August 5, 2019
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Ron Bueing, longtime statewide and AWB leader on tax issues, retires

A prominent voice in tax law, and a longtime volunteer leader of AWB's business advocacy on tax and fiscal issues, retired last week.

Ron Bueing spent the last five years of his career as a director at PricewaterhouseCoopers in Seattle. He had worked and led a variety of firms since entering the profession in 1983 as a tax associate at Arthur Andersen.

Bueing was the longtime chair of AWB's Tax & Fiscal Policy Council and a member of the AWB board. He was a frequent visitor to Olympia, testifying with the employer's perspective on a variety of tax-related bills.

He also was a representative on several significant legislative efforts over the years that helped improve the state's tax system.

Independent of AWB, in 2013 Ron volunteered and was appointed by the governor to the Citizen Commission for Performance Measurement of Tax Preferences.

“The quality and quantity of his contributions to tax policy issues in Washington are unlikely to be matched,” said Clay Hill, AWB government affairs director for tax and fiscal policy. “I think of him as a sort of Babe Ruth of tax policy. If we had a Hall of Fame, he’d be a first-ballot inductee in the inaugural class.”

AWB gave Bueing the S. Fred Bruhn Award in 2011 to honor his many years of service, particularly his work in 2002 on AWB's Machinery & Equipment Workgroup, which was instrumental in negotiating the reform of Washington state’s regulations on the sales and use tax exemption for manufacturing machinery and equipment. That award also noted his work in 2007 as AWB's representative on the Department of Revenue's Digital Goods Study Committee.

AWB again honored Bueing with the Heavy Lifter Award in 2017. In announcing the award, AWB President Kris Johnson said, “Ron is a tireless advocate for the employer community, helping us understand complex and confusing tax issues being considered,” said AWB President Kris Johnson. “He has been the bedrock of our tax policy discussions for many years, lending his expertise to AWB members and staff as well as testifying on issues in Olympia. He has earned this honor with his many years of service.”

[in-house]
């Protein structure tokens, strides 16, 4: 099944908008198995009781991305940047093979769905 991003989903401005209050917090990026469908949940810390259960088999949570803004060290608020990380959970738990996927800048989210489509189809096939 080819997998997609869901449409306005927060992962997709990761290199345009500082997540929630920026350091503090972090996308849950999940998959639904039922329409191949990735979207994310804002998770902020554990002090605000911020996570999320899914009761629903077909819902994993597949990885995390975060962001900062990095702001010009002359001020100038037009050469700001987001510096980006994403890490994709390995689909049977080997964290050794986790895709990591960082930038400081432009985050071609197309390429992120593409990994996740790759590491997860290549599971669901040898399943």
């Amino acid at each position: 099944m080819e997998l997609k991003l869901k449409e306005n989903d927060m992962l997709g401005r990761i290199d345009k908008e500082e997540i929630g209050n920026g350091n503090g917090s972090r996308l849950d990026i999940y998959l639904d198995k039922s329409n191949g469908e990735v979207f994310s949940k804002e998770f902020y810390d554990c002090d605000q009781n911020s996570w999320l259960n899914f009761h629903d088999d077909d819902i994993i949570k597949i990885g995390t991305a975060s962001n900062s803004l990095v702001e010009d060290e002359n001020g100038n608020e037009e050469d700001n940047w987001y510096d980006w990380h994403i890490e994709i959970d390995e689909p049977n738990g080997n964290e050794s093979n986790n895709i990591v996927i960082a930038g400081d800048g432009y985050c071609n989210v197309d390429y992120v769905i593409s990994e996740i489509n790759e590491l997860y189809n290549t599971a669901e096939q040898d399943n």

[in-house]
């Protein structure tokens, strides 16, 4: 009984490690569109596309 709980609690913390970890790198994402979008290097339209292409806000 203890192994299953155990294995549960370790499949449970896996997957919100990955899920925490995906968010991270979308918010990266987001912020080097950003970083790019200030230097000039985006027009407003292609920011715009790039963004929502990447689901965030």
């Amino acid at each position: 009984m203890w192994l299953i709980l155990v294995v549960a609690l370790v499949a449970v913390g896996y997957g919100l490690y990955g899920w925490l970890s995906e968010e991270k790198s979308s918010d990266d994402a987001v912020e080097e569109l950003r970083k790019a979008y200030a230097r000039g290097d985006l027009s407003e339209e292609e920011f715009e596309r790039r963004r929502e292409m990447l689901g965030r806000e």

Contact Clay Hill to learn more about these and other tax issues.

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Solving Housing Issues

Housing: A huge issue for Washington's long-term economic health

By AWB President Kris Johnson

We hear about skyrocketing home prices in places like Seattle, San Francisco, and New York and shake our heads. Modest three-bedroom ramblers going for $1 million or more. Hopeful home-buyers engaging in bidding wars, sometimes buying houses sight-unseen, or skipping inspections to ensure someone else doesn't close the deal first.

But the lack of housing of all types is really a nationwide crisis, according to U.S. Rep. Denny Heck. Heck, D-Wash., was one of the speakers at a statewide Housing Forum put on last month by a coalition of 10 organizations including the Association of Washington Business (AWB).

The country is at least 5 million homes short of what's needed, Heck said, and the case could be made the shortfall is more like 7 million. "Supply is not keeping up with demand," he said. It only gets worse as Washington is expected to add 1.5 million people by 2040...

For employers, the availability of high-quality, affordable housing is a critical factor in the ability to attract and retain skilled workers. For employees, finding housing within the same communities as their jobs mean shorter commutes, more time spent with families and better work-life balance. And for communities, all these elements contribute to the quality of place we all desire.

Read the full guest column in The Wenatchee Valley Business World
Costing Jobs

One-size-fits-all minimum wage hike hurts rural Central Washington

By U.S. Rep. Dan Newhouse, R-WA

Last week, the House of Representatives voted on the Raise the Wage Act, which would increase the federal minimum wage to $15 an hour by 2025, despite warnings from the nonpartisan Congressional Budget Office that this would result in the loss of nearly 4 million American jobs.

In Washington state, we have already seen how mandating a higher minimum wage is negatively affecting our economy. With a statewide minimum wage of $12 per hour, Washington mandates one of the highest rates in the country, and it will increase by another $1.50 in January 2020. In an attempt to address wage disparity in large cities like Seattle, which already institutes a $15 minimum wage, this sharp, mandatory increase has led to businesses filing bankruptcy, and it is already having a harmful effect on small businesses and nonprofits in Central Washington.

The Boys & Girls Club of the Columbia Basin in Moses Lake, for example, reached out to my office to share their concerns with the state's accelerated wage increases and about the federal legislation.

The Boys & Girls Club is already struggling, but further increasing the minimum wage to $15 per hour for the entry-level employees they hire will force them to make a very difficult decision: raise participation fees for low-income families or eliminate the programs they offer.

Read the full column in The Columbia Basin Herald